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Inside Highlights May 2017

Dear Highlights on hanging out with friends, self-consciousness, and making choices

Highlights 4Cs

Curious, Creative, Caring, and Confident™
The light bulb icon represents curiosity. For content about raising a curious child, look for this icon.
The paint brush icon represents creativity. For content about raising a creative child, look for this icon.
The holding hands icon represents caring. For content about raising a caring child, look for this icon.
The thumbs up icon represents confidence. For content about raising a confident child, look for this icon.
This month, kids gain insight into playing with friends when you have asthma, worrying too much about others’ opinions, and choosing activities based on skill, ability, and interest.
Dear Highlights: May 2017

You can read the letters to Dear Highlights on page 42 of the May 2017 issue—or read the recaps below. Then, use the prompts that follow to connect with your child on these issues.

A Highlights reader said he feels sad and left out because he can’t play sports like the rest of his friends, due to asthma. We replied that he might seek medical advice about sports he can play, find other activities he and his friends can share, and feel like a member of the team if he keeps score or referees when his friends play sports that trigger his asthma.

Q’s for your kids:

  • Did you ever sit out a game because you were tired, ill, or couldn’t keep up with the action?
  • What was wrong, and how did you feel when all you could do was watch?
  • What would you do next time to spend time with your friends and take care of your health at the same time?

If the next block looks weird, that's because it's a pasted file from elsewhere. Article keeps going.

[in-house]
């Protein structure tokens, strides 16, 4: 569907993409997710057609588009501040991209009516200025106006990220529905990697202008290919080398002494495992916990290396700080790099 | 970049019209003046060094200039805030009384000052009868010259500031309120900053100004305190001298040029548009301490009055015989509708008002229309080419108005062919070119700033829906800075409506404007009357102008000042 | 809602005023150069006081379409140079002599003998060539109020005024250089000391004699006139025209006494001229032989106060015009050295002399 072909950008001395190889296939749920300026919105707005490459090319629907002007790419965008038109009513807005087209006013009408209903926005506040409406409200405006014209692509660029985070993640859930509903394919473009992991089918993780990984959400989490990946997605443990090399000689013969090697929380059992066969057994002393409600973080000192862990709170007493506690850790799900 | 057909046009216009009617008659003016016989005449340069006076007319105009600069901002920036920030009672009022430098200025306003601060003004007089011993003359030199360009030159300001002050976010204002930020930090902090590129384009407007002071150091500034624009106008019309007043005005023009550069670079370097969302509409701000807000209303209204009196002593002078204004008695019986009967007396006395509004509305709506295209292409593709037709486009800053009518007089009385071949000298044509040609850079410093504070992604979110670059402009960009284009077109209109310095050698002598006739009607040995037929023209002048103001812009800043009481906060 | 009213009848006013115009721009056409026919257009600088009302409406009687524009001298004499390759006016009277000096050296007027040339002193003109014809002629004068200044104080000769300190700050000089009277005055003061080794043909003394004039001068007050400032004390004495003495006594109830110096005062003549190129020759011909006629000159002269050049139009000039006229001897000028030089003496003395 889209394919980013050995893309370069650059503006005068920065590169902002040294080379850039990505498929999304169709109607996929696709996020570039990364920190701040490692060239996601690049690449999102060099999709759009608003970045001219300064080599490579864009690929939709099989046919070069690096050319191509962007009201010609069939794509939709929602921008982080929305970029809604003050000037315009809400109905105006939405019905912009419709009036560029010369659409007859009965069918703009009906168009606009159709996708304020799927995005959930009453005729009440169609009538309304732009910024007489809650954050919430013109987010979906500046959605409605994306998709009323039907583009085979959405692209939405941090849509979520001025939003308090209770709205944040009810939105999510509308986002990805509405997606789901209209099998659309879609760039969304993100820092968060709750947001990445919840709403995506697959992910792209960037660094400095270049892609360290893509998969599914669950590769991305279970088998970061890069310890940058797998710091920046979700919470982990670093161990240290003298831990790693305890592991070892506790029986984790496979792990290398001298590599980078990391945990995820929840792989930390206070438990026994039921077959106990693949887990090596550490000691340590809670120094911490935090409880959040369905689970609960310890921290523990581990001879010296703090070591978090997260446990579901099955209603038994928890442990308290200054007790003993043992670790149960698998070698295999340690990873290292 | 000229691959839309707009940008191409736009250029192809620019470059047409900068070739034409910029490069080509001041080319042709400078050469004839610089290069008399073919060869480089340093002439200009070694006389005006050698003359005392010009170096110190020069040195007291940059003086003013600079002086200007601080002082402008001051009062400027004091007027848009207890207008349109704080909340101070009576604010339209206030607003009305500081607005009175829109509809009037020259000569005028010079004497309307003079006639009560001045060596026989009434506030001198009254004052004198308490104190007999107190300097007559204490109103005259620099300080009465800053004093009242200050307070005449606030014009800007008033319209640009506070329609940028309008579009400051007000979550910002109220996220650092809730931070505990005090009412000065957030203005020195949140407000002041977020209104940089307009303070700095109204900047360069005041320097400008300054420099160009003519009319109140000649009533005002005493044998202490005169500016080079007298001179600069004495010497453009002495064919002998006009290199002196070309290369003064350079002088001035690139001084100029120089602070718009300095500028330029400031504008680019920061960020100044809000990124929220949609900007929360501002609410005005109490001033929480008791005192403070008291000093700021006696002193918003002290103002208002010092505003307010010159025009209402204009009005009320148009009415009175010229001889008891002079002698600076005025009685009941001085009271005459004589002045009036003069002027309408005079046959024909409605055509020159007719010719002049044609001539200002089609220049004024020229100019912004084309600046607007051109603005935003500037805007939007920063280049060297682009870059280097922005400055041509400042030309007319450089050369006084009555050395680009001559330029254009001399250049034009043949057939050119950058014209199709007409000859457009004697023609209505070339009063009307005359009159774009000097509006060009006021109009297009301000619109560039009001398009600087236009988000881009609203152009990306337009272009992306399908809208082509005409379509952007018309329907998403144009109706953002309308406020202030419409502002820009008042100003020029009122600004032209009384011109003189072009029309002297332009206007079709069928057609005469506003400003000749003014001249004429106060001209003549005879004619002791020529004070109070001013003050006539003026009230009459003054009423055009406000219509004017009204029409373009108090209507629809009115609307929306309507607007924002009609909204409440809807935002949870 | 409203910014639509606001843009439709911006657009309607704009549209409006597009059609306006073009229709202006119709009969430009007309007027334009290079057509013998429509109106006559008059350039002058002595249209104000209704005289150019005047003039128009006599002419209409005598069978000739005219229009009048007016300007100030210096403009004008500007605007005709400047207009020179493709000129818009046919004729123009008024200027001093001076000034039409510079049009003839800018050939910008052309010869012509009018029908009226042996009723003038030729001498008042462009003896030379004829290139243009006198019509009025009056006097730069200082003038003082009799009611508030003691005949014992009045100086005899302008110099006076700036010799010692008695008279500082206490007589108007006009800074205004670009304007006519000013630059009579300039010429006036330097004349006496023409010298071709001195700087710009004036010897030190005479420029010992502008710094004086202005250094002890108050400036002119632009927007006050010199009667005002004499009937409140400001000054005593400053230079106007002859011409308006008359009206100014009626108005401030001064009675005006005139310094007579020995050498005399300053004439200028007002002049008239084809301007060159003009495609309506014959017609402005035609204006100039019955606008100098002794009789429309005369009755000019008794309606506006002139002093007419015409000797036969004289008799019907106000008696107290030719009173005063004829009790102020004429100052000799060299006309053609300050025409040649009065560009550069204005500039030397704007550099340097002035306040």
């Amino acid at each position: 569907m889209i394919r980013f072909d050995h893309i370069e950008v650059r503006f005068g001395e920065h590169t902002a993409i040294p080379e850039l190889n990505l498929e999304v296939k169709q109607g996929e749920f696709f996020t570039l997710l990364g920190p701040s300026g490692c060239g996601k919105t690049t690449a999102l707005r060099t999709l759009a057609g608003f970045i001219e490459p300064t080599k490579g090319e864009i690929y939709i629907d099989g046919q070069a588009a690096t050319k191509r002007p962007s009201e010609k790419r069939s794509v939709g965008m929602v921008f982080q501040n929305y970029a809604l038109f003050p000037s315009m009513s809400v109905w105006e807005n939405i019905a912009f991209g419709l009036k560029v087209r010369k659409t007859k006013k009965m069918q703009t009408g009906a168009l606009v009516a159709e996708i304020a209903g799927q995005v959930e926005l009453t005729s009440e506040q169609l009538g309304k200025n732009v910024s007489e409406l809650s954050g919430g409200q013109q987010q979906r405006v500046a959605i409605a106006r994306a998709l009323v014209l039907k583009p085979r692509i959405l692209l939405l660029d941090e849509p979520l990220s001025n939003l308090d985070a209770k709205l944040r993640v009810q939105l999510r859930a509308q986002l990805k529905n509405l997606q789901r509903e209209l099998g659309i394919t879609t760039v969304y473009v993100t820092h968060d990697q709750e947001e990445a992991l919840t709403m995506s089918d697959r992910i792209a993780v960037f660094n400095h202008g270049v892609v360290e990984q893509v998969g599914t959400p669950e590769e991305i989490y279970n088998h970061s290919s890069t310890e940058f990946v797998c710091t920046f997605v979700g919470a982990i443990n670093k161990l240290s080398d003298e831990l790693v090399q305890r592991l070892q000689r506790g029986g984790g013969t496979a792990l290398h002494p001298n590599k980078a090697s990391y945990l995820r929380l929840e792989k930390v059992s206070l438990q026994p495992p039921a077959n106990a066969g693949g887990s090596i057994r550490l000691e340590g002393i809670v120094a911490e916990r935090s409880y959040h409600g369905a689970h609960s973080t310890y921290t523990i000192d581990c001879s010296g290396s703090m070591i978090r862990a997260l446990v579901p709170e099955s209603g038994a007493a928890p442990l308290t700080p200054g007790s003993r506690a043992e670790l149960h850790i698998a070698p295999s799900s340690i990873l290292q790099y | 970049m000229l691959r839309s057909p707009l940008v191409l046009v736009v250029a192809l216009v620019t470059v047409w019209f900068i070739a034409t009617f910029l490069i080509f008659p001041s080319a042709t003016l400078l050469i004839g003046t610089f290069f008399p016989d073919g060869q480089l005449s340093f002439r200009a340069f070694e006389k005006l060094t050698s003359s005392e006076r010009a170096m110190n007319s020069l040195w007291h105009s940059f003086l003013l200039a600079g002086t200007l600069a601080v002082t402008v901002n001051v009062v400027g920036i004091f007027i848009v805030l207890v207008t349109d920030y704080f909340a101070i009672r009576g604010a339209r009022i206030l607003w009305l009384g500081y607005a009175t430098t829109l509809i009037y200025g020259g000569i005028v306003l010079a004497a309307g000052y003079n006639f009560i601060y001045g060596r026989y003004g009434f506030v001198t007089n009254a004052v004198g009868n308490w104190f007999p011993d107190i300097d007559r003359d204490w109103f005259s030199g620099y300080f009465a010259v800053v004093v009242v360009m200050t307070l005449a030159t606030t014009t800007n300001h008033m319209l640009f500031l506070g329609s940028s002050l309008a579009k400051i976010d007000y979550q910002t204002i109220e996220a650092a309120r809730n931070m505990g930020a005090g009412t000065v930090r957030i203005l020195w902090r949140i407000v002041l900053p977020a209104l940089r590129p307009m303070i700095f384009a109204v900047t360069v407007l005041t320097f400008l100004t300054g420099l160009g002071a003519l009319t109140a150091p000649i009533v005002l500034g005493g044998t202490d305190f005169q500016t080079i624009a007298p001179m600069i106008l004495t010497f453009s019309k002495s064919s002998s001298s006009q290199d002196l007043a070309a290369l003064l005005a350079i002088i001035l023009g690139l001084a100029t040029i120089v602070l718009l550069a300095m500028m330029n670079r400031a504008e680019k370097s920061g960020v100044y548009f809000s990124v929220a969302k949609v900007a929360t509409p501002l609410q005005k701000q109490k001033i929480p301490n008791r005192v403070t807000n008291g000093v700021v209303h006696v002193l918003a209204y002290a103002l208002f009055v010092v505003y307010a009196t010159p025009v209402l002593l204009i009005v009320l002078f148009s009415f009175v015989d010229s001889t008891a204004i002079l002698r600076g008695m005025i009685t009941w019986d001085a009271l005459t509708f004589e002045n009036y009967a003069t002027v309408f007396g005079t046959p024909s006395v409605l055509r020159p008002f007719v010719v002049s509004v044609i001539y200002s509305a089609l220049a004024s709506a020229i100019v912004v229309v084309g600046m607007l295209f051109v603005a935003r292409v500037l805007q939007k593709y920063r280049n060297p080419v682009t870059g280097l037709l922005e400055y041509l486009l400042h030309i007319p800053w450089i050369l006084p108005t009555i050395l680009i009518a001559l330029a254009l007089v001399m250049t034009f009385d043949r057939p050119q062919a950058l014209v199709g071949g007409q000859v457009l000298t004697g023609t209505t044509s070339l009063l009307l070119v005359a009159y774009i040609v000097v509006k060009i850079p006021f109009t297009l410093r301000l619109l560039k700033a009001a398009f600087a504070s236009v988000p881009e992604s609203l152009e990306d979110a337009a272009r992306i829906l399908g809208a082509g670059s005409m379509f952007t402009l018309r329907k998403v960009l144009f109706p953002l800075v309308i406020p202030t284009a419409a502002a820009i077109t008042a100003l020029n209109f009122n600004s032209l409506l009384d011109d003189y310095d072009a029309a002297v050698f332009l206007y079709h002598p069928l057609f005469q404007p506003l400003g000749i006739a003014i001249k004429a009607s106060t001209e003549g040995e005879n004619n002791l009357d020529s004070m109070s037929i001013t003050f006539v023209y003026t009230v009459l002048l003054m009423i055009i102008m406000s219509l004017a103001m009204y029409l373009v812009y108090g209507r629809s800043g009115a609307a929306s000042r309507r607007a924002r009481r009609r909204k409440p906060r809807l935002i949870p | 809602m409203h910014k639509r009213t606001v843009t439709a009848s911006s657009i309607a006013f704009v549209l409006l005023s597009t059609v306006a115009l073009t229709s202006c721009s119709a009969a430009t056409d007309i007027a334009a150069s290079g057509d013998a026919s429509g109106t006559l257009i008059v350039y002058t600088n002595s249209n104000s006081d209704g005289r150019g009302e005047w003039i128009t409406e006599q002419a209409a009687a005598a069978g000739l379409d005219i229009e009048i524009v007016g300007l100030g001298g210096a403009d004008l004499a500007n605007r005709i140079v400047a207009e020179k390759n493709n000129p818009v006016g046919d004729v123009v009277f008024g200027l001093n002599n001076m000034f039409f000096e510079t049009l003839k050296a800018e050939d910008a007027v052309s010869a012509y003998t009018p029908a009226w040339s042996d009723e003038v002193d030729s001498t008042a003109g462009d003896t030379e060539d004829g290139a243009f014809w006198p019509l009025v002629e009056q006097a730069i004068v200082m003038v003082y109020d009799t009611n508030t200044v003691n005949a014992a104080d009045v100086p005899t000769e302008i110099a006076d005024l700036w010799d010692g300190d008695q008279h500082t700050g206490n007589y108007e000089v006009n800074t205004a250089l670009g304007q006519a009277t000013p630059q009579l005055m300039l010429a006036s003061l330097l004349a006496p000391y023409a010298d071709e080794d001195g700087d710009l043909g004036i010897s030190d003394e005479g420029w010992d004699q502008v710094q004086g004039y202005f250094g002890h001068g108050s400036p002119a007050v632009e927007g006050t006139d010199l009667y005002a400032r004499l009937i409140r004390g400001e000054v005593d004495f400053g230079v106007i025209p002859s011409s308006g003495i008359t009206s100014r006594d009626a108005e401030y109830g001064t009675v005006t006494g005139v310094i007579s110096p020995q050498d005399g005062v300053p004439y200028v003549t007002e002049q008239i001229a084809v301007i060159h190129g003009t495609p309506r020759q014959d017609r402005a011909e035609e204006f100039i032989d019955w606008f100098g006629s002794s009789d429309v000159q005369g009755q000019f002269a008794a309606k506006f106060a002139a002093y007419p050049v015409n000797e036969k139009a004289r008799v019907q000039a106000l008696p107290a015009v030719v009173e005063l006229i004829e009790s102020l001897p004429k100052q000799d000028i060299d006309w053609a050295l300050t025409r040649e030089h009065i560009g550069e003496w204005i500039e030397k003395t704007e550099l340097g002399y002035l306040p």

A fan from Ohio wrote that he constantly worries about what other kids think of him. We reminded him that everyone is different. We urged him to make a list of his strengths and favorite character traits, noting that it might help him gain confidence and take pride in who he is.

Q’s for your kids:

  • When was the last time you doubted yourself or worried too much about others’ opinions?
  • Do you think other children you know sometimes feel the same way?
  • How would you know they are worried about what other kids think of them?
  • What are your greatest strengths and things you like best about yourself?
  • Why is it important to remember your strengths and maintain a positive state of mind?
A South Carolina reader says that she loves soccer. But her parents and coaches think she would have a knack for track and are encouraging her to try it out. We suggested that she weigh the pros and cons of each sport, consider her options, and consult with her parents and coaches to come to a careful, thoughtful decision.

Q’s for your kids:

  • What are your favorite sports and activities?
  • Which are you best at?
  • What helps you excel?
  • What holds you back?
  • Have you ever decided against playing a sport or activity because you thought you wouldn’t be good at it?
  • What could you learn if you gave it a try?